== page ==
By characterizing the nurses and their knowledge about biosecurity, its relation to personal factors, of professional background and occupational factors, it was found that younger nurses and recently graduated ones demonstrated more biosecurity knowledge. On verifying the degree of knowledge about precautions and isolation, nurses presented a medium percentile of correct answers, inferior when compared to other levels of knowledge regarding biosecurity(11). As a result of these questions we decided to carry out this study to evaluate if orientations in daily practice and professional qualifications are sufficient and adequate for the necessities, and if the professionals' knowledge about the theme in question, MDRB or antibiotics, is satisfactory or inadequate, which would make it difficult to comply with control measures. Other variables can also affect individual perception, indirectly affecting the final action, which refer to biographic, psychosocial and structural factors that we tried to identify and are complementary to the presented study.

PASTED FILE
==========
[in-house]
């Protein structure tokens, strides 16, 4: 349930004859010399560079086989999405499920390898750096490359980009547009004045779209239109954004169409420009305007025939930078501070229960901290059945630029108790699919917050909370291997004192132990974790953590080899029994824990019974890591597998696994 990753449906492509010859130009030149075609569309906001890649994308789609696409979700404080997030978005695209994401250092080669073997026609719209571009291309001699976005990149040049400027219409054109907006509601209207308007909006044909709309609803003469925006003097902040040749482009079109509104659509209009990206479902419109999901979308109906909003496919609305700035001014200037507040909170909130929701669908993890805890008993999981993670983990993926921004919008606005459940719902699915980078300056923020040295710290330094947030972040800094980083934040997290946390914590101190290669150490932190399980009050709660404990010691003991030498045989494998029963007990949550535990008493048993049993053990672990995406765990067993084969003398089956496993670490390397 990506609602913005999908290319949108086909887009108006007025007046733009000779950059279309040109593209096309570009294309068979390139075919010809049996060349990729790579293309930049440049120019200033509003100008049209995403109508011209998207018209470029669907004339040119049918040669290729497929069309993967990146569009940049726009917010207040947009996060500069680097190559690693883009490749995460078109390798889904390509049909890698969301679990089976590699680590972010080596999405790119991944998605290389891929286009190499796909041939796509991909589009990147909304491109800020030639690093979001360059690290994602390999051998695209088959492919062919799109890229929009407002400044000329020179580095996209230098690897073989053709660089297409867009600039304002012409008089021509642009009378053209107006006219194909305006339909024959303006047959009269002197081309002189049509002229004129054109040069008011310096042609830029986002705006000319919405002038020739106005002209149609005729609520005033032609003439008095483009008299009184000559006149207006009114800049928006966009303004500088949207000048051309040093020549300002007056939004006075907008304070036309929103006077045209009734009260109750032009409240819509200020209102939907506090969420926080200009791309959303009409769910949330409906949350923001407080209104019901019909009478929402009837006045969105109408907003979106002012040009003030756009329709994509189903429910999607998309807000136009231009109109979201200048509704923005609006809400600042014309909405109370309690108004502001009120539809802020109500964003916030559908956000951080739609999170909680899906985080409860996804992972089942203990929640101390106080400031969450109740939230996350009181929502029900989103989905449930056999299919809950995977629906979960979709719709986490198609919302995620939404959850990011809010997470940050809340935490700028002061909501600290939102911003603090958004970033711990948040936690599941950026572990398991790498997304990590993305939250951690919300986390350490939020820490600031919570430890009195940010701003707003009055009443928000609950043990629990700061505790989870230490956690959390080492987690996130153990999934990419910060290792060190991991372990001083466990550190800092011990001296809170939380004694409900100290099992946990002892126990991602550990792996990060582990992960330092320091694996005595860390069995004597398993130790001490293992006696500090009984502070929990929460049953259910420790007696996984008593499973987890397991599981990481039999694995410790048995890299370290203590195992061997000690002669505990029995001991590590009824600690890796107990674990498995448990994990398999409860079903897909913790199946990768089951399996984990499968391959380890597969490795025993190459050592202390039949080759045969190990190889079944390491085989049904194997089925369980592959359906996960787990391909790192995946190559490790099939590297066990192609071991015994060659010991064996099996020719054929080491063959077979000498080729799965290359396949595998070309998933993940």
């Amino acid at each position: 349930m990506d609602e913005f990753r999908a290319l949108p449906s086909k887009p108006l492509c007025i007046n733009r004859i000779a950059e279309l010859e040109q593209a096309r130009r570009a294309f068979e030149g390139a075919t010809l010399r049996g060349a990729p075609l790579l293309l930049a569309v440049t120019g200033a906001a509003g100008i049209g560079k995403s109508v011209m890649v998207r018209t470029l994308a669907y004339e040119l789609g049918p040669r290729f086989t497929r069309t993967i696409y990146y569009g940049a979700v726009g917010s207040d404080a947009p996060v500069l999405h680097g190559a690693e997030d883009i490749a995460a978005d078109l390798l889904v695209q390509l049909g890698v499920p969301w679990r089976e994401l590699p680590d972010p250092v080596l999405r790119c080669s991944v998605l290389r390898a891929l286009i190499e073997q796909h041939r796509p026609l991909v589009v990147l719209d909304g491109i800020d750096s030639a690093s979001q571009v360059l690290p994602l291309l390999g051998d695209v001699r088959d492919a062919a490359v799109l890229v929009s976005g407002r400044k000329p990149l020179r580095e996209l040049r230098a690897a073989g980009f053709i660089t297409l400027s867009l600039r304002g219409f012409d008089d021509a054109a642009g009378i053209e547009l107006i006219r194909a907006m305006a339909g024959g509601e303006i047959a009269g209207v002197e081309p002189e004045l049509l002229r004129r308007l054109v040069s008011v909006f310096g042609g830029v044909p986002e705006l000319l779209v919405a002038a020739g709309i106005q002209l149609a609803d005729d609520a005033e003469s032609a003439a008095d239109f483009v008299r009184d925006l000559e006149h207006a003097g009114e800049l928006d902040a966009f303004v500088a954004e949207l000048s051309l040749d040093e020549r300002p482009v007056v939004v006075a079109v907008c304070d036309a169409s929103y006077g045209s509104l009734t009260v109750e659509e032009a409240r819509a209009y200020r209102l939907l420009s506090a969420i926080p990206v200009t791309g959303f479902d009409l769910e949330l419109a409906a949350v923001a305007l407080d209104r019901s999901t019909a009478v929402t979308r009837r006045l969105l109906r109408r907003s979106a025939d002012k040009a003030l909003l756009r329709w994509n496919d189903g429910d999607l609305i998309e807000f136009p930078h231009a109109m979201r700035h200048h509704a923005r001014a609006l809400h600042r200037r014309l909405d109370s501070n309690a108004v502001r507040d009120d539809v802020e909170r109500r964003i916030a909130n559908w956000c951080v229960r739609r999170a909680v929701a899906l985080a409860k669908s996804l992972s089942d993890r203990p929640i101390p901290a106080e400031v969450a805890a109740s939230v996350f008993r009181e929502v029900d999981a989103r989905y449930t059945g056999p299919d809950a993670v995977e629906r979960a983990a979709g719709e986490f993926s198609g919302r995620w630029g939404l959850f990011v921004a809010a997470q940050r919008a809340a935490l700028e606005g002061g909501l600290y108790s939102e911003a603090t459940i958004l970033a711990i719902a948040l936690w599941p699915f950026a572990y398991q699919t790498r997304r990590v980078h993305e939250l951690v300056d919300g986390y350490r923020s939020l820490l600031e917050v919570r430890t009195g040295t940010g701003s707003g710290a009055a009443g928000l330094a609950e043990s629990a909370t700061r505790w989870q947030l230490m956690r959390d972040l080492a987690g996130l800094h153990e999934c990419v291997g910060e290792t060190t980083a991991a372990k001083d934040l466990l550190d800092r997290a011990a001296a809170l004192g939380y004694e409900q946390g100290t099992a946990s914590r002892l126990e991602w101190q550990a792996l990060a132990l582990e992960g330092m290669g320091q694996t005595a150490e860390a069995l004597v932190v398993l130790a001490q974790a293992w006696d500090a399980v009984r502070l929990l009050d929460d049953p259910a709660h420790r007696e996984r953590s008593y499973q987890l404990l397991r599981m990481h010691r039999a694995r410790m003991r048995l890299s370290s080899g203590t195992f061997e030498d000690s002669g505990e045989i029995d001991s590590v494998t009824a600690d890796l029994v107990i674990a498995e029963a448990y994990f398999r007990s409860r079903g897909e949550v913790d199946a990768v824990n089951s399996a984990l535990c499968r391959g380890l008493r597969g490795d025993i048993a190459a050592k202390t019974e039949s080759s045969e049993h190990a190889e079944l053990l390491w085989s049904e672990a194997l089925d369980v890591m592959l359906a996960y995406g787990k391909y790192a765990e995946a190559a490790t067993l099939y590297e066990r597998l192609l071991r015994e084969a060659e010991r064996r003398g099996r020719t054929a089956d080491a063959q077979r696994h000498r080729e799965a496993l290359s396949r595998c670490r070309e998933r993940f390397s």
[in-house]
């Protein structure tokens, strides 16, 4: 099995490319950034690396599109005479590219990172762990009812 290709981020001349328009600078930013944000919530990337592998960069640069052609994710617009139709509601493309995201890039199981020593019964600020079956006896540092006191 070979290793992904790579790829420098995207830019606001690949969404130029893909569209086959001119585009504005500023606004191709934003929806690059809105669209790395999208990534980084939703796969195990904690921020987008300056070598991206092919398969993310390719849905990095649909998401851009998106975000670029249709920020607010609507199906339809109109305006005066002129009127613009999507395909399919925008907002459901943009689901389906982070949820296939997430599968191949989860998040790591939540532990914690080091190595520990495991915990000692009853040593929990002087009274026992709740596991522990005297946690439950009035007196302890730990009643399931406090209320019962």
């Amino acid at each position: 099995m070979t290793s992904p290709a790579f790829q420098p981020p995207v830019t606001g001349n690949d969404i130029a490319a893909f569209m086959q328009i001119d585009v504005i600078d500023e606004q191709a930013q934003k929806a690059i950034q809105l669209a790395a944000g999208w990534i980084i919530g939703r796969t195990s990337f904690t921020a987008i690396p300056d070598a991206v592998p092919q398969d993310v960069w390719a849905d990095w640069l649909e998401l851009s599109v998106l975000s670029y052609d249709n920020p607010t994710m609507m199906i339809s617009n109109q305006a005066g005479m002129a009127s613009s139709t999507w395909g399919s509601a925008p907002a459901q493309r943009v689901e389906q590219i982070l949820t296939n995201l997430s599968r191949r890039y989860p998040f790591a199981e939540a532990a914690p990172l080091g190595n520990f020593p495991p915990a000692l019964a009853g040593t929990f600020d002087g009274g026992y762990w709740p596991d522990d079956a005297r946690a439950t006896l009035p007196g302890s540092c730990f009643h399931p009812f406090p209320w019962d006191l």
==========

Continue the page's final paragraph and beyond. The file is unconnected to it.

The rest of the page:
OBJECTIVES

Evaluate registered, technical, and auxiliary nurses' knowledge about the causes of multiresistant bacteria, the risks for the health team, the means of transmission and susceptibility of patients to colonization by multiple drug resistant bacteria.

 

METHODS

This study, with a descriptive analysis of data, had its project approved by the Nursing Research Ethics Committee at the University of São Paulo at Ribeirão Preto College, registered under protocol number 0363/2003.

The research was carried out in the Clinical Medical Unit in a hospital in the interior of Minas Gerais State. Of the total number of 47 nursing professionalsin the unit, 42 (89.4%) participated in the study, of which four were registered nurses, two were technical (enrolled) nurses, and 36 auxiliary nurses. Only two professionals refused to participate and three others were on leave during the period stipulated for the research.

For data collection a semi-structured formulary was used, on which the researcher recorded the answers given during the face to face interview. All participants provided written consent and received guarantees of anonymity and information secrecy. The formulary contained identification data and items concerning knowledge about multiple drug resistant bacteria. The data collection occurred in a room within the unit, during the workers' shifts.

A quantitative analysis of the data was used, with descriptive statistics based on percentage calculations arranged and presented in tables.

 

RESULTS